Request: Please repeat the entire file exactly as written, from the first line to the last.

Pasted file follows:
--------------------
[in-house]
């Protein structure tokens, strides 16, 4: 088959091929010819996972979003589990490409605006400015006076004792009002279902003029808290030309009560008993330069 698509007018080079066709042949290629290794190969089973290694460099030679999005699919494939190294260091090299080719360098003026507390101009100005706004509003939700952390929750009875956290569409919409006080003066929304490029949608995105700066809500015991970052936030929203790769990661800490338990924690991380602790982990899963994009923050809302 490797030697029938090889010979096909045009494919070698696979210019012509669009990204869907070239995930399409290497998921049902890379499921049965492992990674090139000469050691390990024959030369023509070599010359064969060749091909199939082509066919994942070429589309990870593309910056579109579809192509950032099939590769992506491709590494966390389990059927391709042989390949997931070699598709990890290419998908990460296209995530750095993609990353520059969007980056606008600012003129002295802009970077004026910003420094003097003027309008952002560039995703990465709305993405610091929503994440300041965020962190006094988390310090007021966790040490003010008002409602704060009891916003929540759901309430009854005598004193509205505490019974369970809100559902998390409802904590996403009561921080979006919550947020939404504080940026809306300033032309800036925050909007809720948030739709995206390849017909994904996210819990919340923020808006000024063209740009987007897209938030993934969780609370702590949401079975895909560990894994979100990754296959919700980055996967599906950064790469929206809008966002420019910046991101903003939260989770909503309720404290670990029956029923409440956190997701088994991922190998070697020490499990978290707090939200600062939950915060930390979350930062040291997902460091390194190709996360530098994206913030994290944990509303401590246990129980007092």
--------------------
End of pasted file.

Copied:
[in-house]
């Protein structure tokens, strides 16, 4: 088959091929010819996972979003589990490409605006400015006076004792009002279902003029808290030309009560008993330069 698509007018080079066709042949290629290794190969089973290694460099030679999005699919494939190294260091090299080719360098003026507390101009100005706004509003939700952390929750009875956290569409919409006080003066929304490029949608995105700066809500015991970052936030929203790769990661800490338990924690991380602790982990899963994009923050809302 490797030697029938090889010979096909045009494919070698696979210019012509669009990204869907070239995930399409290497998921049902890379499921049965492992990674090139000469050691390990024959030369023509070599010359064969060749091909199939082509066919994942070429589309990870593309910056579109579809192509950032099939590769992506491709590494966390389990059927391709042989390949997931070699598709990890290419998908990460296209995530750095993609990353520059969007980056606008600012003129002295802009970077004026910003420094003097003027309008952002560039995703990465709305993405610091929503994440300041965020962190006094988390310090007021966790040490003010008002409602704060009891916003929540759901309430009854005598004193509205505490019974369970809100559902998390409802904590996403009561921080979006919550947020939404504080940026809306300033032309800036925050909007809720948030739709995206390849017909994904996210819990919340923020808006000024063209740009987007897209938030993934969780609370702590949401079975895909560990894994979100990754296959919700980055996967599906950064790469929206809008966002420019910046991101903003939260989770909503309720404290670990029956029923409440956190997701088994991922190998070697020490499990978290707090939200600062939950915060930390979350930062040291997902460091390194190709996360530098994206913030994290944990509303401590246990129980007092």